05
Jan
11

Unsung victories

I spent most of yesterday in — or between — airports.  I hate flying, partly because travel in general upsets my routine and makes me cranky, but mostly because it robs the traveler of the most basic forms of agency.  It’s not like you’re going to be able to pull an Airbus 319 onto the next offramp that advertises Arby’s, for example.  You spend your time waiting for someone else to give you permission to perform the most menial of tasks: sitting down, standing up, embarking, debarking, turning on your iPod.

On the other hand, it gave me plenty of time to read when I wasn’t rewriting The Fucking Dissertation‘s abstract for the nth time.  I took a two-chapter chunk out of Matt Ridley’s excellent The Rational Optimist, which I’m a bit ashamed not to have finished in one monomaniacal afternoon last July, but mostly I finished off Robert Coram’s outstanding biography of John Boyd.

Curiously for someone who became known as the ne plus ultra of fighter pilots, Boyd fought all of his recorded battles against entrenched bureaucracy.  As you’d expect, his (not inconsiderable) victories went unheralded and uncelebrated by The Powers That Be.  The theme of Boyd’s victories, and those of the people he influenced, is captured by this repeated quotation: “Guerrillas win wars, but they don’t march home to victory parades.”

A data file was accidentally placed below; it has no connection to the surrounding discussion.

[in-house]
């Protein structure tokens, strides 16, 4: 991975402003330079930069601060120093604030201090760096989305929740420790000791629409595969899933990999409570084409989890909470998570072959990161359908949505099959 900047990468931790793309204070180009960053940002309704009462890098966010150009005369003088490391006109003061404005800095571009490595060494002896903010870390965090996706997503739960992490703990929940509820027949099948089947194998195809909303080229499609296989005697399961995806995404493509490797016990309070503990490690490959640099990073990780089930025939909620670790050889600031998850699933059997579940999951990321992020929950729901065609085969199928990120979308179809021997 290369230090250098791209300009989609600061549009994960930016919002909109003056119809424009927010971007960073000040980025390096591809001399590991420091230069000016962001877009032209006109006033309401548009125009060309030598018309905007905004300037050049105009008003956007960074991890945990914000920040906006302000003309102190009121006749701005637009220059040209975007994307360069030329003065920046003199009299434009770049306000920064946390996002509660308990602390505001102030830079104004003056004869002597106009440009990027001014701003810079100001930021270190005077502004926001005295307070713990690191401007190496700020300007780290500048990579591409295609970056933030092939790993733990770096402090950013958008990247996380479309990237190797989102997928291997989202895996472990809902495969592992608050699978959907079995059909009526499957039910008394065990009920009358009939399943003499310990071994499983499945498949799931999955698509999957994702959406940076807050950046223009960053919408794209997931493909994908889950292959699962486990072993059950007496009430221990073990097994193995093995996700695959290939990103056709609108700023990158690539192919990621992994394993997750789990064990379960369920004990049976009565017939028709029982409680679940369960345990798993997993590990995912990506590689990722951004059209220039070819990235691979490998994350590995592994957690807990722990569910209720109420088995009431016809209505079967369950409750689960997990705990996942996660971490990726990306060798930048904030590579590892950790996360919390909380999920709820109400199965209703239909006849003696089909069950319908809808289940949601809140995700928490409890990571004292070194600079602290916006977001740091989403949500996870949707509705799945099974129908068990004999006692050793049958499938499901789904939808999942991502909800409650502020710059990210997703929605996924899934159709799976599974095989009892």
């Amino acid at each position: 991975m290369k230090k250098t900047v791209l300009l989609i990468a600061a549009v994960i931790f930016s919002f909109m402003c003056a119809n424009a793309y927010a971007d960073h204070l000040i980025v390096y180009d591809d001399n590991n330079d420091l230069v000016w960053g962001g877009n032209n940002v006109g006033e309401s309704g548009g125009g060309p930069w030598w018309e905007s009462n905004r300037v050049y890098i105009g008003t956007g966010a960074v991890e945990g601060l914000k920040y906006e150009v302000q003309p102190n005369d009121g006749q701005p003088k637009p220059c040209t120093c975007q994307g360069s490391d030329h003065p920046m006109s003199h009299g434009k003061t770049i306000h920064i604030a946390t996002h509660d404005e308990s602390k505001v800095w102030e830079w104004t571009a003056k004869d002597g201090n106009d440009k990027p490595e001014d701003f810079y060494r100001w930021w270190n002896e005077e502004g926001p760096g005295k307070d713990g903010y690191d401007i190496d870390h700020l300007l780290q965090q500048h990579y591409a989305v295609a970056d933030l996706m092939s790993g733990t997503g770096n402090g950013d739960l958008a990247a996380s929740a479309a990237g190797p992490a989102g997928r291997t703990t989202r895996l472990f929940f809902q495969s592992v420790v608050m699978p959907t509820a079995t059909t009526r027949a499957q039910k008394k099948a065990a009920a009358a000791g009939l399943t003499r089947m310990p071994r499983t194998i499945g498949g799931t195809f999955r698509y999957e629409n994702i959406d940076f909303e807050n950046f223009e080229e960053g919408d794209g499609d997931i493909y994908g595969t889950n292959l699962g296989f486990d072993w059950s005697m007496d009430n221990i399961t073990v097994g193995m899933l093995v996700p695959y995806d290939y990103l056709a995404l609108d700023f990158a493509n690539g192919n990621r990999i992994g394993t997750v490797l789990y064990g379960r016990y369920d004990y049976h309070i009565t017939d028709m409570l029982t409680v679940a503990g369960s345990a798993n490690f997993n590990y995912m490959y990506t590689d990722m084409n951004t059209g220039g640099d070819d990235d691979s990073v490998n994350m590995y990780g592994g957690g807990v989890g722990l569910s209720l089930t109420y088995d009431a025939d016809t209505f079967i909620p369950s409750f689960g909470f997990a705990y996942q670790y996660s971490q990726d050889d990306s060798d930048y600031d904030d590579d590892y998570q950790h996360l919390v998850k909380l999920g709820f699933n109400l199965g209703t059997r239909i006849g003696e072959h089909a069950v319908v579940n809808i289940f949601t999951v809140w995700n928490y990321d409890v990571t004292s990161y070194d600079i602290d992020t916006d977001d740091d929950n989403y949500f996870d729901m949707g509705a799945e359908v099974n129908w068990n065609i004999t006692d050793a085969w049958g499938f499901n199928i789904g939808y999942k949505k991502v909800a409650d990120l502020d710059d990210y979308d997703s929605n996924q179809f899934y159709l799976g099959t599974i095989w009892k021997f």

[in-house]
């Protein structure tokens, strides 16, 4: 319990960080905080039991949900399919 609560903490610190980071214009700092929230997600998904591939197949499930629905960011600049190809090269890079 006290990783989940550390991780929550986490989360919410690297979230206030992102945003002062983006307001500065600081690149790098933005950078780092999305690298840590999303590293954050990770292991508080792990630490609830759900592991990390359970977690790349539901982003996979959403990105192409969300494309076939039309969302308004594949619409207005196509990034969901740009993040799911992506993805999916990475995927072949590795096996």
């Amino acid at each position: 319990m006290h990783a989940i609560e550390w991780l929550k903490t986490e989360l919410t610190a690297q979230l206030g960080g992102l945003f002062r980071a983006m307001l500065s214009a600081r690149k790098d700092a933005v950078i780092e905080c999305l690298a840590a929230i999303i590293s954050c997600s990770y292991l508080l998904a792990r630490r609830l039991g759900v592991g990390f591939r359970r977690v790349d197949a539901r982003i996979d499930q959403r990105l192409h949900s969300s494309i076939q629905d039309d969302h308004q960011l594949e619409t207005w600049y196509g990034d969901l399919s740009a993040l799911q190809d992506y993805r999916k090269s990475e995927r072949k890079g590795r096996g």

Perhaps it’s just a coincidence, but as I went through the TSA checkpoint in Milwaukee I walked through an old-fashioned magnetometer, while a gleaming millimetre-wave pornoscanner — I swear it still had that new-car smell to it — sat cordoned off directly adjacent.  No junk was touched.  I noticed the same phenomenon as I walked past the vast array of TSA checkpoints at Chicago-O’Hare: pornoscanners gathering dust and Hands Of Blue manipulating radiograph knobs rather than passengers’ genitalia.  O’Hare’s pax actually seemed happier — well, this is ORD we’re talking about; let’s say less sociopathic instead — although that may have been my imagination.

I rather doubt that the DHS considers this to be anything other than a minor setback, and I’m well aware that two anecdotes are far from a representative data set (even though Jonathan Adler’s anecdote corroborates mine).  Still, it’s an encouraging sign.  And if the federal government does back down on this particular 4th Amendment violation, I suspect it’ll want to do so in as inconspicuous a manner as possible.

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1 Response to “Unsung victories”


  1. 1 Robert Coram
    January 5, 2011 at 13:18

    I like your taste in biographies.


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